Side-note: He said TIP: That switch wasn't gonna be the only thing that we were gonna need to use.

I'm about to start the 2nd attempt at the program, I'll post the code here when im done, although I'm probably gonna be horribly wrong but will try.

Edited 5 Years Ago by Kron: n/a

I'm about to start the 2nd attempt at the program, I'll post the code here when im done, although I'm probably gonna be horribly wrong but will try.

It might be a start to post your first attempt. If your having problems getting the details right, try missing them out. Writing a bare skeleton and then filling in the details later can really help. Starting from something like:

int main()
{
   char letter;  // Use this to store the user's letter
   
   /* Ask user for a letter */

   /* Store the letter */

   /* Do something to the letter */
   
   /* Print out the result */
   
   return 0;
}

And then working from there can really help get in your mind what needs to be done in what order.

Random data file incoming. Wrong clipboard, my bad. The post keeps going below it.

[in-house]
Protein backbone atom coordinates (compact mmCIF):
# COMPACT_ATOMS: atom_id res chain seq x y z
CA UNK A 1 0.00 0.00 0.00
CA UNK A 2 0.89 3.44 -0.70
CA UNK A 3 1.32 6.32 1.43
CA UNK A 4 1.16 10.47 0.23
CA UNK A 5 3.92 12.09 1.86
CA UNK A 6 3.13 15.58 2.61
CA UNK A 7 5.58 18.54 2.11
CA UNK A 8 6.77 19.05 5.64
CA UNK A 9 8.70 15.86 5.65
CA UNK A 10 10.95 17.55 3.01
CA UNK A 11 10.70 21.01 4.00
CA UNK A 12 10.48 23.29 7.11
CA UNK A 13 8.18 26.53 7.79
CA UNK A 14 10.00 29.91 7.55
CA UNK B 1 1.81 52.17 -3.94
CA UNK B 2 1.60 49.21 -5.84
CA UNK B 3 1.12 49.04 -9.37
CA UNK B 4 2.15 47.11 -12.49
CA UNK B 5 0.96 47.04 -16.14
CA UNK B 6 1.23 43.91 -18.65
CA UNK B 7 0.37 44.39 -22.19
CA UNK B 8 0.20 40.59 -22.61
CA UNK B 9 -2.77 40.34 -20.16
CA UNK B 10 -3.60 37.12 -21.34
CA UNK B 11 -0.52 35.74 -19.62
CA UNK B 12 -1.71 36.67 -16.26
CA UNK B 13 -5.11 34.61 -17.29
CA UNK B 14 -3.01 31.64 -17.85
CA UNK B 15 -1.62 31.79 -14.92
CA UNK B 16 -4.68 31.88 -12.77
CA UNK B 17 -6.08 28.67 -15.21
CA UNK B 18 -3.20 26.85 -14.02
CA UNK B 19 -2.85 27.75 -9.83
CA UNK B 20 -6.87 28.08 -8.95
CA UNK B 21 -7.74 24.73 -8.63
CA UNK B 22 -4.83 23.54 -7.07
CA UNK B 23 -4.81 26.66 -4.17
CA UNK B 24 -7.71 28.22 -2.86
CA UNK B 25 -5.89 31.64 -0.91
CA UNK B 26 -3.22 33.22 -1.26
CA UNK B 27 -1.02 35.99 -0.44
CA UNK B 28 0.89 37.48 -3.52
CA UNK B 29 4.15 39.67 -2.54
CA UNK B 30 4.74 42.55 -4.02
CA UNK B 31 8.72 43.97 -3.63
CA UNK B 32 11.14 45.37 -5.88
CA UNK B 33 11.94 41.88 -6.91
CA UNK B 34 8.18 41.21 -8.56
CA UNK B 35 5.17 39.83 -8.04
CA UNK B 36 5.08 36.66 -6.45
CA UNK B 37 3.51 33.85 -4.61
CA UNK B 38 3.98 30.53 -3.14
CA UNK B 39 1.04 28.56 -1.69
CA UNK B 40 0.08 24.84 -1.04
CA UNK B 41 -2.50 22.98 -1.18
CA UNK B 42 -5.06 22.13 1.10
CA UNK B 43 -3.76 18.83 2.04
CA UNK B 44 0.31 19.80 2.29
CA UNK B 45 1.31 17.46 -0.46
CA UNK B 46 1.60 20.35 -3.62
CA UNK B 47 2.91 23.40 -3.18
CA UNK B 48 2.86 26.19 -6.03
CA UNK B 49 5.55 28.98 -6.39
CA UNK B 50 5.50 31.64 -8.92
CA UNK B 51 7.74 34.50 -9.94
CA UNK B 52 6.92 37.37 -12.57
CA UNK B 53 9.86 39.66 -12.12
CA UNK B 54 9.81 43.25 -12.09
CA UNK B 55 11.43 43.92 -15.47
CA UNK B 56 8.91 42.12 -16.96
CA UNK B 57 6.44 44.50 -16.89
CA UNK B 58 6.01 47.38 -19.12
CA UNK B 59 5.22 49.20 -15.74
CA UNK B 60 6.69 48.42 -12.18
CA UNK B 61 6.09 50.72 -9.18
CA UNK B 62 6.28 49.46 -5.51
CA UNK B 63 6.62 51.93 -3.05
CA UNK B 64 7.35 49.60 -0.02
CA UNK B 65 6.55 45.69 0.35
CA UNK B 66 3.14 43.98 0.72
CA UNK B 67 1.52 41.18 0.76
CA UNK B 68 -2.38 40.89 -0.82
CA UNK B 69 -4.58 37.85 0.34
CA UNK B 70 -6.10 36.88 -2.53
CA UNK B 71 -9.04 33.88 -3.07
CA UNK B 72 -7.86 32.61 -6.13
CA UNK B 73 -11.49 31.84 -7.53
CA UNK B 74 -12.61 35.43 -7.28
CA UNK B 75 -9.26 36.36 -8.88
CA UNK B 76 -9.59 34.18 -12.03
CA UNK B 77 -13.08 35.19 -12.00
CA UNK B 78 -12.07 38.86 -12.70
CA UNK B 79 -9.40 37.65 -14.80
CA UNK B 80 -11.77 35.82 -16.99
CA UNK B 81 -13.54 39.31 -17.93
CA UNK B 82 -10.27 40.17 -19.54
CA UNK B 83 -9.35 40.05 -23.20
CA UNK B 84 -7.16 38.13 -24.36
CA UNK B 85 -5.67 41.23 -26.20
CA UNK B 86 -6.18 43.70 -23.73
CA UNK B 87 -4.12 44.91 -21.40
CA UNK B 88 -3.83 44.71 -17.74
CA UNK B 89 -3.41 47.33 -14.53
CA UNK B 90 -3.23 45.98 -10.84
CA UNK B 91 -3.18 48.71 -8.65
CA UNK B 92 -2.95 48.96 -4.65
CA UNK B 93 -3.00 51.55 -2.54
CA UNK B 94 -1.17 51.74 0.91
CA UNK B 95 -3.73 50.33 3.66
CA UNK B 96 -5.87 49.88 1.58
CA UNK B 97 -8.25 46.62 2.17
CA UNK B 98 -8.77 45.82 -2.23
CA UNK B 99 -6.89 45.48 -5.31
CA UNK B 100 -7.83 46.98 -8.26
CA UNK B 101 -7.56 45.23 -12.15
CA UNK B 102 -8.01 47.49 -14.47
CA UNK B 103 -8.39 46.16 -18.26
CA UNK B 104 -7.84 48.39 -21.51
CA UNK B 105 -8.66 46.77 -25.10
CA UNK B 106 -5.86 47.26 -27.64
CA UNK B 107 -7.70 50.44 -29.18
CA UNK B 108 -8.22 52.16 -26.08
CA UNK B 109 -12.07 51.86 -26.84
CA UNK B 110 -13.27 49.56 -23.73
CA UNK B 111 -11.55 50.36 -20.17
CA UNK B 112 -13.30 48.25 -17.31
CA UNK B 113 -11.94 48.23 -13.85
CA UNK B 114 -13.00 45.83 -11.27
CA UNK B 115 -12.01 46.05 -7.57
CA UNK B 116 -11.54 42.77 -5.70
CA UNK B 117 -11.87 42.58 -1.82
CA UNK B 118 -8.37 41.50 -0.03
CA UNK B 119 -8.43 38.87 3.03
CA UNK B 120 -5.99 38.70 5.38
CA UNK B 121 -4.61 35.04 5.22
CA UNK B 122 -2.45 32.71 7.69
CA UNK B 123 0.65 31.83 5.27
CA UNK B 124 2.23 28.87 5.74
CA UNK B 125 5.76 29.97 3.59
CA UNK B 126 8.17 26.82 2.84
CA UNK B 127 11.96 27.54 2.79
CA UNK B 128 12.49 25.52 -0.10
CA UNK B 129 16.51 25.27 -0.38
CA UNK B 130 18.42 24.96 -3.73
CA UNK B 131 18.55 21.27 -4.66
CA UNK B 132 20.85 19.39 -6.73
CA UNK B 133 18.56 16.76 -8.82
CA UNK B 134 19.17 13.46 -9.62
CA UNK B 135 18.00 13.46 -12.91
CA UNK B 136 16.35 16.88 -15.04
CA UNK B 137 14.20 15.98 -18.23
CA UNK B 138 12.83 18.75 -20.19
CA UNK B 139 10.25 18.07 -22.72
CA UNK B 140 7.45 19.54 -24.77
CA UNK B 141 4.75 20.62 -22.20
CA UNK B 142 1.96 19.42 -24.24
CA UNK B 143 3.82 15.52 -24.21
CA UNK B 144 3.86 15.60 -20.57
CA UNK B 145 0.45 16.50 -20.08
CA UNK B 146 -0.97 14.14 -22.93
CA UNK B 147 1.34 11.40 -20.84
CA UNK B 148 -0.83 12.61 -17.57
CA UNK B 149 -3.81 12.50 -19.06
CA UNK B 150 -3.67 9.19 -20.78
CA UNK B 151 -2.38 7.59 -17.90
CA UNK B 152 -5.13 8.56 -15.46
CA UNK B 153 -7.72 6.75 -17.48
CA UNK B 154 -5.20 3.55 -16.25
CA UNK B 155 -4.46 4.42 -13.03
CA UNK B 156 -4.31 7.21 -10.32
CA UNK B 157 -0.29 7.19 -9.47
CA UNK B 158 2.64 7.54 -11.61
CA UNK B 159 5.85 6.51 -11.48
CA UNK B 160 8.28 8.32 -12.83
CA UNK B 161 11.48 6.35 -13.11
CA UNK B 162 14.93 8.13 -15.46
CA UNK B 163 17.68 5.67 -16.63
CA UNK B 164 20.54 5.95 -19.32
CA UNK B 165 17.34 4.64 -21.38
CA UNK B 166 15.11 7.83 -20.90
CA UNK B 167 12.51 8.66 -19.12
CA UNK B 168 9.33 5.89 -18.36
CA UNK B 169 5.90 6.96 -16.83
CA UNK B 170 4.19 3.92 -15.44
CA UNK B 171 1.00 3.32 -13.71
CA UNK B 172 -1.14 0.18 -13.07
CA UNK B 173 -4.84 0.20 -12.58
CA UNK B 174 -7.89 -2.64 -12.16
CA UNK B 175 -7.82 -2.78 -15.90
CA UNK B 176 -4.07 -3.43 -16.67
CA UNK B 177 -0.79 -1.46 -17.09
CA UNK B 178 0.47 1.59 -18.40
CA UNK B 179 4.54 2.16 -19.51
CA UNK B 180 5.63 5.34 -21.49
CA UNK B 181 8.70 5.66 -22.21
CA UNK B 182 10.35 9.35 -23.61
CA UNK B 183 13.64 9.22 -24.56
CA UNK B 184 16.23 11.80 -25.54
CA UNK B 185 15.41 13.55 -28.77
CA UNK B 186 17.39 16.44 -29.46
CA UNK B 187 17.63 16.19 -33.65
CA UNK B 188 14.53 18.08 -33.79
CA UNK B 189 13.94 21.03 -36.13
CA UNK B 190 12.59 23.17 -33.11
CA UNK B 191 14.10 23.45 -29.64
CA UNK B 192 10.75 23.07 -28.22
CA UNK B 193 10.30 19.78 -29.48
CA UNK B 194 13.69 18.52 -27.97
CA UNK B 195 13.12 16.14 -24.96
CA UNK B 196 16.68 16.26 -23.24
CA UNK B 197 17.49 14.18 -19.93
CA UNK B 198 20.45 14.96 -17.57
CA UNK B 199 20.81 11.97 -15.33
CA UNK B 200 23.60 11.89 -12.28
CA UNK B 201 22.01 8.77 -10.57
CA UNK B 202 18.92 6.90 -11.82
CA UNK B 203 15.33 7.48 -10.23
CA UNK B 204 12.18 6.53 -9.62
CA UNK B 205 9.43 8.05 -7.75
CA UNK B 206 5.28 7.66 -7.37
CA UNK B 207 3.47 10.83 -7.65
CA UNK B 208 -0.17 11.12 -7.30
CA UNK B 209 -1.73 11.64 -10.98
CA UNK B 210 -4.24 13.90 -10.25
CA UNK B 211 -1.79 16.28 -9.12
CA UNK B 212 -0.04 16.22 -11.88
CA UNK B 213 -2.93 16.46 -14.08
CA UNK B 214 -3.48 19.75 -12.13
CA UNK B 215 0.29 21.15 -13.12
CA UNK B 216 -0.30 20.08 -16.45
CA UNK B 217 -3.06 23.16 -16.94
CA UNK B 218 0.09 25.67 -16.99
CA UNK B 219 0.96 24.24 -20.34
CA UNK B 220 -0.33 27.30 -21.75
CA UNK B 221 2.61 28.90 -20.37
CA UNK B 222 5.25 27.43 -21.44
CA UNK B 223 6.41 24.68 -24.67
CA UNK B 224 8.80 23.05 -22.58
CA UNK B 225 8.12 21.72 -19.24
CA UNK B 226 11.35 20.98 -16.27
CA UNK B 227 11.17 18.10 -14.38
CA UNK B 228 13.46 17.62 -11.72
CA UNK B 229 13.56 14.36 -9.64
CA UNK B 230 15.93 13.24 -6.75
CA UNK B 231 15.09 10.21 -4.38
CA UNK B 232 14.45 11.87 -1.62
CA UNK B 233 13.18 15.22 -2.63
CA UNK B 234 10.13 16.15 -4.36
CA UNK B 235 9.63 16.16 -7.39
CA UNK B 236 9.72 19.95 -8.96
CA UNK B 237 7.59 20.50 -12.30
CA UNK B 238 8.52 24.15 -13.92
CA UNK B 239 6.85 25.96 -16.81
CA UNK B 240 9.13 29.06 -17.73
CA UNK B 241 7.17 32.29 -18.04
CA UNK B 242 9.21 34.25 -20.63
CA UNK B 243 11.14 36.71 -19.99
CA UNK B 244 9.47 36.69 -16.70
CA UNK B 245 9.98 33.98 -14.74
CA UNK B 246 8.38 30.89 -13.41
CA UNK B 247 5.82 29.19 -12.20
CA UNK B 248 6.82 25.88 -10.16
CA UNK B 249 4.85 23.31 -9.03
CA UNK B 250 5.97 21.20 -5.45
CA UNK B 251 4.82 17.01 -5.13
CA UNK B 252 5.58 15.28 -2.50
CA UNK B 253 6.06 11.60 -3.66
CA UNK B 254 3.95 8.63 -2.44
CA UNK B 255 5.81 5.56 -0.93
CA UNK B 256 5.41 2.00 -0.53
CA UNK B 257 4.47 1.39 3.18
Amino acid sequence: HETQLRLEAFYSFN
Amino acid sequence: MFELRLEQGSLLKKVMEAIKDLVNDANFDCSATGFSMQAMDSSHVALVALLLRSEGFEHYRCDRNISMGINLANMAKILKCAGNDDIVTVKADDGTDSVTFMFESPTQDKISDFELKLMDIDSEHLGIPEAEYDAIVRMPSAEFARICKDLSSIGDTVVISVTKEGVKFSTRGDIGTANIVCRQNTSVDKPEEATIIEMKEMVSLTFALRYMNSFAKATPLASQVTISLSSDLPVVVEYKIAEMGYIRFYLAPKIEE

Have fun, don't panic and think hard about it.

OK, I think I get it. You don't have to have "case" for each character, but you can use logical operand because based on ASCII each character has it's own number.
Example: if you want to check for lower case characters

if ((ch>='a') && (ch<='z'))
   {
      cout <<"lower case " <<ch;
  }

OK, I think I get it. You don't have to have "case" for each character, but you can use logical operand because based on ASCII each character has it's own number.
Example: if you want to check for lower case characters

if ((ch>='a') && (ch<='z'))
   {
      cout <<"lower case " <<ch;
  }